Taking on the Atlantic single-handed is a daunting challenge. Doing it in a rowing boat takes a special kind of madness.
Those who regularly travel by sea between Europe and North America talk of Crossing The Pond. But, make no mistake; the Northern Atlantic is anything but a benign pool inhabited by Lakeland fairies. It’s a daunting challenge in a sailboat… and absolute madness the way Peter van Kets intends to do it – rowing single-handed.
For the two months, East London adventurer and motivational speaker van Kets will know isolation few others will have experienced. He will battle storms, 100 km/h winds, sleep deprivation, aching muscles and blistering heat. And then, just when it seems things can’t get worse, he’ll have to deal with pressure sores in unmentionable places.
It comes with the territory in the Woodvale Atlantic Rowing Challenge. When van Kets slips his mooring in the Canary Islands on 6 December and heads into the large ocean swell at the start of his epic 5 438 km man-powered solo journey to the small island of Antigua in the Caribbean he’ll be on his own, literally. The only contact he will have with the outside world will be via his satellite phone, a tracking unit relaying his position back to the race organisers and a VHF radio with a measly range of about 10 km. Should disaster strike, an EPIRB (Emergency Position Indicating Radio Beacon) will indicate his position to search and rescue teams. Even then, because of the vastness of the ocean and his remote location, help could take as long as five days to reach his exact position.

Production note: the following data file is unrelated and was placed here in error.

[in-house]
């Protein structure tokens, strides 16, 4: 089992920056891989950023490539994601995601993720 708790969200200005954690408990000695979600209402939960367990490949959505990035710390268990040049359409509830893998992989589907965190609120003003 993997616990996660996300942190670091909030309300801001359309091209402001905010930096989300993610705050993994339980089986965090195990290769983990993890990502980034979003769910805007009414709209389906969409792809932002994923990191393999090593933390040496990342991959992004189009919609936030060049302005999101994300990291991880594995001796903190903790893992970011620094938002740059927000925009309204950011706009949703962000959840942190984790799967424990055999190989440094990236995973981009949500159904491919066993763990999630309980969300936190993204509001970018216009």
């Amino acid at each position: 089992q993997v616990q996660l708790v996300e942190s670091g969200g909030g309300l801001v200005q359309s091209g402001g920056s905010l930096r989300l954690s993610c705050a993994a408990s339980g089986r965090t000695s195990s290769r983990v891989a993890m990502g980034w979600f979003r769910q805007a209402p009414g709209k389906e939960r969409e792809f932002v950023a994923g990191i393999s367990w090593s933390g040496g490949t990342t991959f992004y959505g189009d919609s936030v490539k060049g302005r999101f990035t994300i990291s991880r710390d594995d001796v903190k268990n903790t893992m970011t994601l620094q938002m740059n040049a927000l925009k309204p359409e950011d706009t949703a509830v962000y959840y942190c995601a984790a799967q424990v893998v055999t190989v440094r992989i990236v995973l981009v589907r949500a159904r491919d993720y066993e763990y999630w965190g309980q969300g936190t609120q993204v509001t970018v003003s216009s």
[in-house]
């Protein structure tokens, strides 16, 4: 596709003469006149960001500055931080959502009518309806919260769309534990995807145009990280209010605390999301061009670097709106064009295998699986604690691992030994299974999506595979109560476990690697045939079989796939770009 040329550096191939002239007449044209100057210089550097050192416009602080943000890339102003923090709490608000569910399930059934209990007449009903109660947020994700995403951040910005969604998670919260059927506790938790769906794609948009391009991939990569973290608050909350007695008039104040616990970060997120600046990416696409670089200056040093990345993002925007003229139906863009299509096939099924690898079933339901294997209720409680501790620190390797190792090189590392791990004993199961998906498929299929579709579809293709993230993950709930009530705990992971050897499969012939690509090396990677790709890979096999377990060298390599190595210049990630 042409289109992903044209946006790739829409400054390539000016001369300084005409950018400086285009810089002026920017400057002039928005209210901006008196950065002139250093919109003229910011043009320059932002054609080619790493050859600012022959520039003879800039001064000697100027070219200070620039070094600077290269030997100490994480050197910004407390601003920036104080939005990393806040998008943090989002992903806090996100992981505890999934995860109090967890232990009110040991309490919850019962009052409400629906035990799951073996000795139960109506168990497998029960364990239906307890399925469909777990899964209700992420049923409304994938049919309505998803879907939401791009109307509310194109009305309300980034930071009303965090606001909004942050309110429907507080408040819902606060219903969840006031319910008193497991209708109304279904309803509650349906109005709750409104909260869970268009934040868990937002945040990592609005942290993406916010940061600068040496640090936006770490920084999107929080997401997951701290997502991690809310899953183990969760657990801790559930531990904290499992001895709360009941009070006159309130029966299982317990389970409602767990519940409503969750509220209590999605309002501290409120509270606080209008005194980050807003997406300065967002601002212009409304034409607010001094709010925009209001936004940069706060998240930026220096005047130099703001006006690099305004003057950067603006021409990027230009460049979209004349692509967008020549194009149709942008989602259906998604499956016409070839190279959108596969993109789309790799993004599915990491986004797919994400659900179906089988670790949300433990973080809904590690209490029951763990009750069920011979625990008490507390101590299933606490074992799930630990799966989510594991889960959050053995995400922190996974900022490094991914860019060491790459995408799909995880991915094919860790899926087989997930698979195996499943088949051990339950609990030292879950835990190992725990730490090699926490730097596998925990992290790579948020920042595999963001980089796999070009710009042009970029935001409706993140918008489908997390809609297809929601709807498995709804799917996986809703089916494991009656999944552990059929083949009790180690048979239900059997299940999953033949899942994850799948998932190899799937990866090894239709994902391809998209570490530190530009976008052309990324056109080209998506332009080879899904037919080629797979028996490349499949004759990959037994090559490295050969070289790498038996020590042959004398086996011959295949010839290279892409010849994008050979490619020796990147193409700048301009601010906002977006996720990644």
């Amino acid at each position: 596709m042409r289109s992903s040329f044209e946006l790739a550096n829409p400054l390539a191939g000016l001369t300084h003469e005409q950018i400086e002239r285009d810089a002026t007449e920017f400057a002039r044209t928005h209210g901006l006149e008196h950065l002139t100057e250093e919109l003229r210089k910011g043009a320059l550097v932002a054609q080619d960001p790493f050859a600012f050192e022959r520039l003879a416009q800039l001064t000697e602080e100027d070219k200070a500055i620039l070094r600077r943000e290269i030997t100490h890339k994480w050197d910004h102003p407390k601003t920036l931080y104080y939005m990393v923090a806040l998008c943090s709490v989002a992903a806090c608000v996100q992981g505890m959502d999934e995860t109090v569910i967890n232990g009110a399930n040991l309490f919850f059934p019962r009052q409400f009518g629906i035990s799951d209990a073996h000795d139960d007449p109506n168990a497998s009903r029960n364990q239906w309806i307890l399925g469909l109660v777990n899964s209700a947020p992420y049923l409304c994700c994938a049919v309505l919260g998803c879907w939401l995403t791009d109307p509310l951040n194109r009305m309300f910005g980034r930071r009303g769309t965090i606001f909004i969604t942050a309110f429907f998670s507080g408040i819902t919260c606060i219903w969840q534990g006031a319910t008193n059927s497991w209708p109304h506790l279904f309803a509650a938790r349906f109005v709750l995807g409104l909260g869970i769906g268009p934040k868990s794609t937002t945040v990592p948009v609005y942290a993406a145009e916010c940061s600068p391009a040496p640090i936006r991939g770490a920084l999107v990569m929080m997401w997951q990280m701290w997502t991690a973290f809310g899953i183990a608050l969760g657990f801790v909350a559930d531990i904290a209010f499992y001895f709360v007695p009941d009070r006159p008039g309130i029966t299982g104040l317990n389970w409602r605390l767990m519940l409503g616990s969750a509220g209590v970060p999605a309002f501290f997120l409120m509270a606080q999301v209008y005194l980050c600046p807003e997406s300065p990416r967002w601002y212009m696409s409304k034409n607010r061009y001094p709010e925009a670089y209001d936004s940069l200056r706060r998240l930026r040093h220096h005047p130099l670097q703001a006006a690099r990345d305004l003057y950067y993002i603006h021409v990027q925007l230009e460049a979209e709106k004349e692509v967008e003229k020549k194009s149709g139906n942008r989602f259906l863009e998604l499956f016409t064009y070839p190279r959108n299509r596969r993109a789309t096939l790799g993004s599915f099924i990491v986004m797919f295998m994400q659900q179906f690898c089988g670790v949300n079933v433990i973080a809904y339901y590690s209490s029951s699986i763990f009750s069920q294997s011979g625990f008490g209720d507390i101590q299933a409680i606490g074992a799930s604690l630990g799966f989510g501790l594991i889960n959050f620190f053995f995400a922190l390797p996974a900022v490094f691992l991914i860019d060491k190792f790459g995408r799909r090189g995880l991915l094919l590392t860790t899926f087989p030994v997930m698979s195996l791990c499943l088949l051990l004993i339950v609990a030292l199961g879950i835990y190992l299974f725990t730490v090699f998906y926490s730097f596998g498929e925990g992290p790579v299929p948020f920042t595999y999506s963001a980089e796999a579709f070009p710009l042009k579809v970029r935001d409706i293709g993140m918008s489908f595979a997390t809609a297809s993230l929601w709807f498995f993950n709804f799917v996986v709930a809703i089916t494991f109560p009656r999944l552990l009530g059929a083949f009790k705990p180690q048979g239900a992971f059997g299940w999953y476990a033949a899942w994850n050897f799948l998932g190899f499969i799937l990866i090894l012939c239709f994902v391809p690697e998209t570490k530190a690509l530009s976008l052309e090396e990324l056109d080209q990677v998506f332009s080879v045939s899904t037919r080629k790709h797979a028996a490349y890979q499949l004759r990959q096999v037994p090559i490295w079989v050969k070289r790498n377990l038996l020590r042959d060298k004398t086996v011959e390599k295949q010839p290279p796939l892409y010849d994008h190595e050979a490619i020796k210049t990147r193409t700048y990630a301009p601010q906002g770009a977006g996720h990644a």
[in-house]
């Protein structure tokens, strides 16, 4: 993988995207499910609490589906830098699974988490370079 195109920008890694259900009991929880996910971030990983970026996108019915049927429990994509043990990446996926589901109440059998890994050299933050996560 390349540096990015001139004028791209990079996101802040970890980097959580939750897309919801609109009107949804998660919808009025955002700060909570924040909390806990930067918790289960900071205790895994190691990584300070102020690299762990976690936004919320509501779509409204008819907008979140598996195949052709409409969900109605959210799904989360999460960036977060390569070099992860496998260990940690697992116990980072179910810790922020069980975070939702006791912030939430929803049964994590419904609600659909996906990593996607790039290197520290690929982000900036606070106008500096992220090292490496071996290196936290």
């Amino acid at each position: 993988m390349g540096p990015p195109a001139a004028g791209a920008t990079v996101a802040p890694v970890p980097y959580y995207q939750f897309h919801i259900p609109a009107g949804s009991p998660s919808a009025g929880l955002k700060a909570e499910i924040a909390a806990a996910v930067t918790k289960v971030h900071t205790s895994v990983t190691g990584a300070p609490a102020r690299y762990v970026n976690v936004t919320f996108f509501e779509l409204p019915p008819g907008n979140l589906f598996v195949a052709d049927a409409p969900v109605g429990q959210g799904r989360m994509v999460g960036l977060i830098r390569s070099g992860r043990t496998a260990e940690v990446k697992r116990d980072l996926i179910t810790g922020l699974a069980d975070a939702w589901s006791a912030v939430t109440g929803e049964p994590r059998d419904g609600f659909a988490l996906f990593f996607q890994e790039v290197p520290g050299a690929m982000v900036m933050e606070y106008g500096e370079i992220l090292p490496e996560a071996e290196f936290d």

For company, van Kets will have to make do with his iPod, an occasional visit by curious sea life, and the odd ship that’s strayed out of the shipping lanes. This is not an endeavour for anyone even remotely fainthearted. Successful completion means entry into an extremely elite group of outdoor adventurers: more people have climbed Mount Everest and ventured into space than have successfully rowed across the Atlantic. Astonishingly, van Kets is already in that elite club.
Two years ago, he and partner Bill Godfrey won the Pairs Class of the 2007/08 Woodvale Atlantic Rowing Challenge. They completed the arduous crossing in 50 days.
At least he’s ensured of a good understanding of what he’s up against.
Speed vs survival